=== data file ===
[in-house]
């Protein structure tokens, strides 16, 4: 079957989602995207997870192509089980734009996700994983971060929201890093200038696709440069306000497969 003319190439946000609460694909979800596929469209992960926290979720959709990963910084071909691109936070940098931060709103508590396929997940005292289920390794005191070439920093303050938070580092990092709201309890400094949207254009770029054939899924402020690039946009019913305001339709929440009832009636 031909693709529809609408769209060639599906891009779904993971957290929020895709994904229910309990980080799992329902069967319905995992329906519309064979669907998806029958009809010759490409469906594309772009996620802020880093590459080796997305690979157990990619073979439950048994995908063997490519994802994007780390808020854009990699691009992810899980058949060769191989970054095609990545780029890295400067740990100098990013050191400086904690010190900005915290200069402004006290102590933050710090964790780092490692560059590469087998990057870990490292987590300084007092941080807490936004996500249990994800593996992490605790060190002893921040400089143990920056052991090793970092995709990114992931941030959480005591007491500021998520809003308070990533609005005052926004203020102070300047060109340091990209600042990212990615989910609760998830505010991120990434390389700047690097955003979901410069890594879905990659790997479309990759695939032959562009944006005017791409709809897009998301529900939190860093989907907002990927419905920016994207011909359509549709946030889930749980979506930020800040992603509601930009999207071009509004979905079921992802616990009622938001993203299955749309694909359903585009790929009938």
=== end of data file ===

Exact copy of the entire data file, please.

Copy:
[in-house]
């Protein structure tokens, strides 16, 4: 079957989602995207997870192509089980734009996700994983971060929201890093200038696709440069306000497969 003319190439946000609460694909979800596929469209992960926290979720959709990963910084071909691109936070940098931060709103508590396929997940005292289920390794005191070439920093303050938070580092990092709201309890400094949207254009770029054939899924402020690039946009019913305001339709929440009832009636 031909693709529809609408769209060639599906891009779904993971957290929020895709994904229910309990980080799992329902069967319905995992329906519309064979669907998806029958009809010759490409469906594309772009996620802020880093590459080796997305690979157990990619073979439950048994995908063997490519994802994007780390808020854009990699691009992810899980058949060769191989970054095609990545780029890295400067740990100098990013050191400086904690010190900005915290200069402004006290102590933050710090964790780092490692560059590469087998990057870990490292987590300084007092941080807490936004996500249990994800593996992490605790060190002893921040400089143990920056052991090793970092995709990114992931941030959480005591007491500021998520809003308070990533609005005052926004203020102070300047060109340091990209600042990212990615989910609760998830505010991120990434390389700047690097955003979901410069890594879905990659790997479309990759695939032959562009944006005017791409709809897009998301529900939190860093989907907002990927419905920016994207011909359509549709946030889930749980979506930020800040992603509601930009999207071009509004979905079921992802616990009622938001993203299955749309694909359903585009790929009938």